Andrea Costanzo Martini was hosted for two weeks, between September and October 2019, by two different Korean organizations thanks to the collaboration with the partner SiDance: the Busan Dance Center and the SiDance Festival itself. The choreographer had space and time to develop and work on his new artistic research, with the support of the two artistic directors of the structures. He also held workshops in both centers, activities which allowed him to come into direct contact with local artists. In parallel, Andrea Costanzo Martini was invited to present one of his shows during the SiDance Festival.
It was a difficult exchange partly because of the obvious language barrier, but also because of a cultural misunderstanding that made clear the huge gap between my expectations as a choreographer and the ones of the dancers. Especially the concept of interpretation of the choreographic material was very different. While I proposed a rather elastic approach to the representation of the sequences, the dancers instead tried to execute in identical way, even in the smallest details, the steps and gestures I proposed. (…) That said, it was a very fun exchange in which we also realized how irony is experienced in a completely different way from place to place. When I asked them not to take themselves seriously, the result was always something outside my expectations, sometimes in a hilarious way, even if in a different way.
In the following days I met the manager of the Seoul Dance Center who took us on a visit to the Hongik University area, the birthplace of the famous K-Pop (Korean Pop). In this neighborhood groups of more or less professional dancers compete publicly in dance competitions (groups or singles), where the absurd is the rule. I found this antithetical position, with respect to the scene previously encountered in Busan, very fascinating. I am sure that if I had stayed longer I would have discovered countless other aspects of Korean dance.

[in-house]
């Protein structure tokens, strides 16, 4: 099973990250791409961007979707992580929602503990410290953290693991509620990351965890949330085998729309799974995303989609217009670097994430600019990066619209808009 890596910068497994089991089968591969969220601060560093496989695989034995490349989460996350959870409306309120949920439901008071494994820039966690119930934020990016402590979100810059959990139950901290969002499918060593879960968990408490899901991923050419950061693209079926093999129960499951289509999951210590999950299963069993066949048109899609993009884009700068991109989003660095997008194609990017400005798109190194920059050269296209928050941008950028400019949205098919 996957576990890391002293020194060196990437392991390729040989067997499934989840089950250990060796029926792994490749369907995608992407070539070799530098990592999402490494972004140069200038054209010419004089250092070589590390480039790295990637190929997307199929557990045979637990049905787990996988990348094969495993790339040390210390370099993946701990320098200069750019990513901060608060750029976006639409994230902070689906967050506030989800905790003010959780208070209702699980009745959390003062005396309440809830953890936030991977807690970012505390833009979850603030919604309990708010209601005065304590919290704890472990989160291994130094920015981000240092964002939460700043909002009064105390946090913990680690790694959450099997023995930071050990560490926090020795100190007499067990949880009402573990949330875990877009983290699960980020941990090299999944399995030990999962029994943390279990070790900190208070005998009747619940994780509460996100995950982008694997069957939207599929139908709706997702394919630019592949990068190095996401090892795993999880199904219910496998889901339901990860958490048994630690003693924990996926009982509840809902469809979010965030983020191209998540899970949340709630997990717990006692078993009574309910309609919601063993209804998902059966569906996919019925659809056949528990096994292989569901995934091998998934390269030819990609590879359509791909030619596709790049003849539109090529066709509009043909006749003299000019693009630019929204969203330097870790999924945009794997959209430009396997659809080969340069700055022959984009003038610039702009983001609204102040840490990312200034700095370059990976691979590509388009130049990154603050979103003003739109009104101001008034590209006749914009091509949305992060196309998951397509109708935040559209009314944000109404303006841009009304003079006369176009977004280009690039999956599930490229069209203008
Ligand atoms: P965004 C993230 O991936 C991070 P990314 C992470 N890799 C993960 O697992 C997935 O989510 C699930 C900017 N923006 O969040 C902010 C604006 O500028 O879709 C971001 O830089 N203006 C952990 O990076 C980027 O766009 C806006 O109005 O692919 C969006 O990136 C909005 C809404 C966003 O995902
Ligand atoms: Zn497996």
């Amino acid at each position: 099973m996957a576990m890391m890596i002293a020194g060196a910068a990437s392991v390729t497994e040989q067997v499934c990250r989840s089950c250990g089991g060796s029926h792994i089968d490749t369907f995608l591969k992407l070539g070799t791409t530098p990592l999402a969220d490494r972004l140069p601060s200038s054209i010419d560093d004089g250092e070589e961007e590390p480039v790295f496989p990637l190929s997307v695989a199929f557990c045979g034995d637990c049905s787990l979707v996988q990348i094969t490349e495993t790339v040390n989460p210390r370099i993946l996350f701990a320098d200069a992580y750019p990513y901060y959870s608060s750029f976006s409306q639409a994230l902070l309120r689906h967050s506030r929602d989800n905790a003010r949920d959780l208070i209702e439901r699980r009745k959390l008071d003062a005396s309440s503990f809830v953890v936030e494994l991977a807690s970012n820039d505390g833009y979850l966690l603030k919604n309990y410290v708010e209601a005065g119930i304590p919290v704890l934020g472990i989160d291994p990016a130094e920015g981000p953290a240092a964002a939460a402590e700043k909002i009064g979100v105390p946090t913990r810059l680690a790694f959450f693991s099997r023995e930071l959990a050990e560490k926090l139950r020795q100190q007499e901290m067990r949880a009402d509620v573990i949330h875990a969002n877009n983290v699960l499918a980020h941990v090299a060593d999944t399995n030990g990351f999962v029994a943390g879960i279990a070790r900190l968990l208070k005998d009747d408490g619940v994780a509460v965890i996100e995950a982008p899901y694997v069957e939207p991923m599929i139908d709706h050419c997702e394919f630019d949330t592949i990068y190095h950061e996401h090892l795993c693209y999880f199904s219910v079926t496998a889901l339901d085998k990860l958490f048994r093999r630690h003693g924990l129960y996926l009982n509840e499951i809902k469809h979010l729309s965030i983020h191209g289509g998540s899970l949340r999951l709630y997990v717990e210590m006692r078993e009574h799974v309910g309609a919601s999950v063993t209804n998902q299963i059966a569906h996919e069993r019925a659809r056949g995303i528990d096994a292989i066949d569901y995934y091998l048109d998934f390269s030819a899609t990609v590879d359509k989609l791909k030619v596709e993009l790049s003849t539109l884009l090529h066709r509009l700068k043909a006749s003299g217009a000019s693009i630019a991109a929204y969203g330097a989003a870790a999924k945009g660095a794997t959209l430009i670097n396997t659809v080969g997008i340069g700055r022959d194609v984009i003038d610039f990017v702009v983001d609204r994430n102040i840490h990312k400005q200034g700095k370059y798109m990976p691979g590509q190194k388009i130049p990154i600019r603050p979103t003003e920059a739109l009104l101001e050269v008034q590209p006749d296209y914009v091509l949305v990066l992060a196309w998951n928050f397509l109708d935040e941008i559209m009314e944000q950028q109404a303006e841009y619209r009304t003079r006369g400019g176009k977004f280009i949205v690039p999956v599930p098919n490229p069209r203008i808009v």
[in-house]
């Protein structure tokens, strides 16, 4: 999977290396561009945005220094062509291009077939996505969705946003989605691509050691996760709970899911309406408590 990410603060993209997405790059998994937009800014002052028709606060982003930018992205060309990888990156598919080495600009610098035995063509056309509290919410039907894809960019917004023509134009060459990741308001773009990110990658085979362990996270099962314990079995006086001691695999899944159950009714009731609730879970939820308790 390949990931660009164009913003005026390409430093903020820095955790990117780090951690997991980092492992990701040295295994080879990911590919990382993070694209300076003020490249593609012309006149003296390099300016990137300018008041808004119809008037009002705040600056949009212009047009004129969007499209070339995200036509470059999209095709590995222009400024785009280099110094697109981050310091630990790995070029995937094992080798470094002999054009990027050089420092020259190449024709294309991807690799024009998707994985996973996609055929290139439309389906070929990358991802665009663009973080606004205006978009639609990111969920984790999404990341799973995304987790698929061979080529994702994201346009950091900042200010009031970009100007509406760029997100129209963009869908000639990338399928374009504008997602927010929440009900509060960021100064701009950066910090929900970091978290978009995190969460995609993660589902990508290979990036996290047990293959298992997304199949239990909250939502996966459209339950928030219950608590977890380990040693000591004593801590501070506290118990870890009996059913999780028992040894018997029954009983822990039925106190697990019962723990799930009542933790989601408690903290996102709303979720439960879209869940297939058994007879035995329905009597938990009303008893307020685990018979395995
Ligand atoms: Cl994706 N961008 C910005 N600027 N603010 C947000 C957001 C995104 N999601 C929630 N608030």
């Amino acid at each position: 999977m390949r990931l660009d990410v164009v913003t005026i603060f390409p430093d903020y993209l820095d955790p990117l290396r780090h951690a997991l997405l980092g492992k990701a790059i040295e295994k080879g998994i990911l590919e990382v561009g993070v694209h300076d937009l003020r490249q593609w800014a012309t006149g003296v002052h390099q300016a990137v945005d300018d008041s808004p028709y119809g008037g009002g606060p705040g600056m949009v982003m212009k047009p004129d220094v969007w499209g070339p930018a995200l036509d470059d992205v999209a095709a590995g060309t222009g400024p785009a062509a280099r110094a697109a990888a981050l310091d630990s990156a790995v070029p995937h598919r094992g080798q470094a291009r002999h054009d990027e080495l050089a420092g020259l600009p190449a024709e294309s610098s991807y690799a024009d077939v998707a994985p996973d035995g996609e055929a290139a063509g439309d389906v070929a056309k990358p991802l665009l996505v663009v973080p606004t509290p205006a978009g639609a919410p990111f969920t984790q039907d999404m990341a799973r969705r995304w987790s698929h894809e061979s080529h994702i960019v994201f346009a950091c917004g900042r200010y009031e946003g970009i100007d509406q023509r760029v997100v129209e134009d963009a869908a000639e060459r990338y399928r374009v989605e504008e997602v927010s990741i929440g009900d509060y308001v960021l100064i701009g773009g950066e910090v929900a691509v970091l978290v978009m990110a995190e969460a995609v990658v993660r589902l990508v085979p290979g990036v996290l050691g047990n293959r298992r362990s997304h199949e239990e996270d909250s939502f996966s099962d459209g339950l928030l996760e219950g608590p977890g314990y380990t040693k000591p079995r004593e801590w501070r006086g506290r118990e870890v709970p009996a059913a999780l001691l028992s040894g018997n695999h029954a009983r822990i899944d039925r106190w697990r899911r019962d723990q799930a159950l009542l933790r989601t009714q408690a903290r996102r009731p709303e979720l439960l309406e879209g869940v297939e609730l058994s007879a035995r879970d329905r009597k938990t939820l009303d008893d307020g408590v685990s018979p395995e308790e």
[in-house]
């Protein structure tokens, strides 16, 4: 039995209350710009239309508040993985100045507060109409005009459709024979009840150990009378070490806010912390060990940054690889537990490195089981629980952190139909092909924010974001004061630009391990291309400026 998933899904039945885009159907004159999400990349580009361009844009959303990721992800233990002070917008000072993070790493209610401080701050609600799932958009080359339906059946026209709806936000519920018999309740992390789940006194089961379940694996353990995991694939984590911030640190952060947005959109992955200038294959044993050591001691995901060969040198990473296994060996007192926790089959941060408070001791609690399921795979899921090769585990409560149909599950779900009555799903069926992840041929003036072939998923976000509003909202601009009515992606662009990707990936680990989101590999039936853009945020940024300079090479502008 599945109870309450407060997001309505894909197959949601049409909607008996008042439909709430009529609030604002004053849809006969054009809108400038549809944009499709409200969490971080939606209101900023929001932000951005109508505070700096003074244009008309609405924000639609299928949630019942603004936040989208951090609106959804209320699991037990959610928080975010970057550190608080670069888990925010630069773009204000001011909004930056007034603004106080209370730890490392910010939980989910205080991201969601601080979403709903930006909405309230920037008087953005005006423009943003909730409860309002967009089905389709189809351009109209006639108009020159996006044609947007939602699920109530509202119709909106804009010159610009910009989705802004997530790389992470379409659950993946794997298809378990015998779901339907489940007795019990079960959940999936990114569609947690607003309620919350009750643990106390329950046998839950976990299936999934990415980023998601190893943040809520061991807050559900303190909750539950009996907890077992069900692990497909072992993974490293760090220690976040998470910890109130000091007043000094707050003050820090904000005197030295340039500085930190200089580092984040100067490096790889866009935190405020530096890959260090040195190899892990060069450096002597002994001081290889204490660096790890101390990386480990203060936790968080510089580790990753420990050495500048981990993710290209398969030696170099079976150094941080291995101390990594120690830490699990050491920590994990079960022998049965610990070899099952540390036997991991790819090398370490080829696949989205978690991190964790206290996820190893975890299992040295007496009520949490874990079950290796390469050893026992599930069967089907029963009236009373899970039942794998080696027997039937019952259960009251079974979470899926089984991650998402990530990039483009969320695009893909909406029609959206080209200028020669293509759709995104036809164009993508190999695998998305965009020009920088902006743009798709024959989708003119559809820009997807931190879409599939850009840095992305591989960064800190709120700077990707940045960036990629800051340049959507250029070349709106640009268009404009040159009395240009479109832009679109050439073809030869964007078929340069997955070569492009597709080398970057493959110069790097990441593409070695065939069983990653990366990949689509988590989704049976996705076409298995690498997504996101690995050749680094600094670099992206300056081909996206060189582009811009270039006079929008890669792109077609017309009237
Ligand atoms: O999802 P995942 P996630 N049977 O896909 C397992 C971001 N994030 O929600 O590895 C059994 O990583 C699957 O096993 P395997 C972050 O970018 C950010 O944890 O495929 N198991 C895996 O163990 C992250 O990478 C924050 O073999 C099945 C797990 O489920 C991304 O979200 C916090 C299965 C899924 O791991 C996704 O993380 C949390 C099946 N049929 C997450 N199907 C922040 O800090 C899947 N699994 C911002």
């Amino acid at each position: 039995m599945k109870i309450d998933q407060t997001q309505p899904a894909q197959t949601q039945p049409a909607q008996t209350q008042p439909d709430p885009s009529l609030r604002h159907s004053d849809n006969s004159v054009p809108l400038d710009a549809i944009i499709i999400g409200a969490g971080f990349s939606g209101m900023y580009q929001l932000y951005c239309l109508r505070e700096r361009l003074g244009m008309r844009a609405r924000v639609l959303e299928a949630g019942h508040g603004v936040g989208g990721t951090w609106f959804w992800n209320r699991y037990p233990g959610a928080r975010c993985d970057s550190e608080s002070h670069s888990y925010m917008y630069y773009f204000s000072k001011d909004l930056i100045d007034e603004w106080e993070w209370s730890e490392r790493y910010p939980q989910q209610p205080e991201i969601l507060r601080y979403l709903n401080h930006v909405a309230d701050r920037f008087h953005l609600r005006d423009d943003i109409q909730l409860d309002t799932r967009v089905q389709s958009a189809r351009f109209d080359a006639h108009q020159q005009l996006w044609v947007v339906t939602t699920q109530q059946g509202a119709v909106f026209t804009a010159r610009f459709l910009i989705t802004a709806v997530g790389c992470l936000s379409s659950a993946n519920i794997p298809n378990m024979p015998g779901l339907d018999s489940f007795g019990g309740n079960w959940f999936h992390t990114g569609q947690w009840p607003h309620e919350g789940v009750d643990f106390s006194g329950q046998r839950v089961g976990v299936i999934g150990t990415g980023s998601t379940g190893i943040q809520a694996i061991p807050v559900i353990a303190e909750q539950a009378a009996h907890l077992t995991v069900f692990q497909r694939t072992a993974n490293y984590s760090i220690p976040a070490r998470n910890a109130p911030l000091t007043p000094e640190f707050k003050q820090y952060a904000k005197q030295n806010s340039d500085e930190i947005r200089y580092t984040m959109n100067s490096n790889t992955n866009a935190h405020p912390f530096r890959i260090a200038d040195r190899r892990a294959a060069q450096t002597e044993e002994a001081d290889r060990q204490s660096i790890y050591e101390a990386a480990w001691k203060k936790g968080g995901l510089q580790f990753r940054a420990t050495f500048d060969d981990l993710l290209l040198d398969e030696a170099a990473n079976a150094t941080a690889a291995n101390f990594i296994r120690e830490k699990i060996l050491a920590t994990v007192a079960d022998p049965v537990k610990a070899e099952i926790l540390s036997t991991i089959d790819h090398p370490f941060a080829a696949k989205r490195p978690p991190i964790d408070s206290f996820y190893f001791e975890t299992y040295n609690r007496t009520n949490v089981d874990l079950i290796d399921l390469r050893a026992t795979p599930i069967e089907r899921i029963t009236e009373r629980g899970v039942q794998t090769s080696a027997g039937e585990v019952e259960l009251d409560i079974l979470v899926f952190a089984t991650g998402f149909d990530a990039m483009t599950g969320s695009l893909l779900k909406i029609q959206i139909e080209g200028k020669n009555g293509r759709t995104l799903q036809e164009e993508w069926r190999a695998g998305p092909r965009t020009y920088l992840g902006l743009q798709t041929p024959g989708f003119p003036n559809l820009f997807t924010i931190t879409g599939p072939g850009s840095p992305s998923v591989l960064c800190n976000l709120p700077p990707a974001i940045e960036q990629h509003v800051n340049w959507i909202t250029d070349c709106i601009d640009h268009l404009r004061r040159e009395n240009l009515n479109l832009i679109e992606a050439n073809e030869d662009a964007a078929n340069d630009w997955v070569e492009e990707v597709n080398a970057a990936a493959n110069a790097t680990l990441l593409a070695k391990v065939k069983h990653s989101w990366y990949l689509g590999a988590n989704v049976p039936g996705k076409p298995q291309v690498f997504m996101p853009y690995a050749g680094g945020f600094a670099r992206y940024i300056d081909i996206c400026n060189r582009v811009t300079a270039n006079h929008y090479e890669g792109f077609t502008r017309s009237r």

This exchange has had a strong impact. Not perhaps directly as far as dance itself is concerned, but for an encounter with an incredibly rich and different culture. Having to deal with situations that are sometimes not easy, the limits of communication and the evident mismatch created by this cultural divide pushed me to a moment of deep introspection that I still feel the benefits of. South Korea is a unique, varied, rich and ever-changing human landscape. I am sure that the collaboration (especially thanks to the meeting with Sophie from the Busan Dance Center) will continue in the future.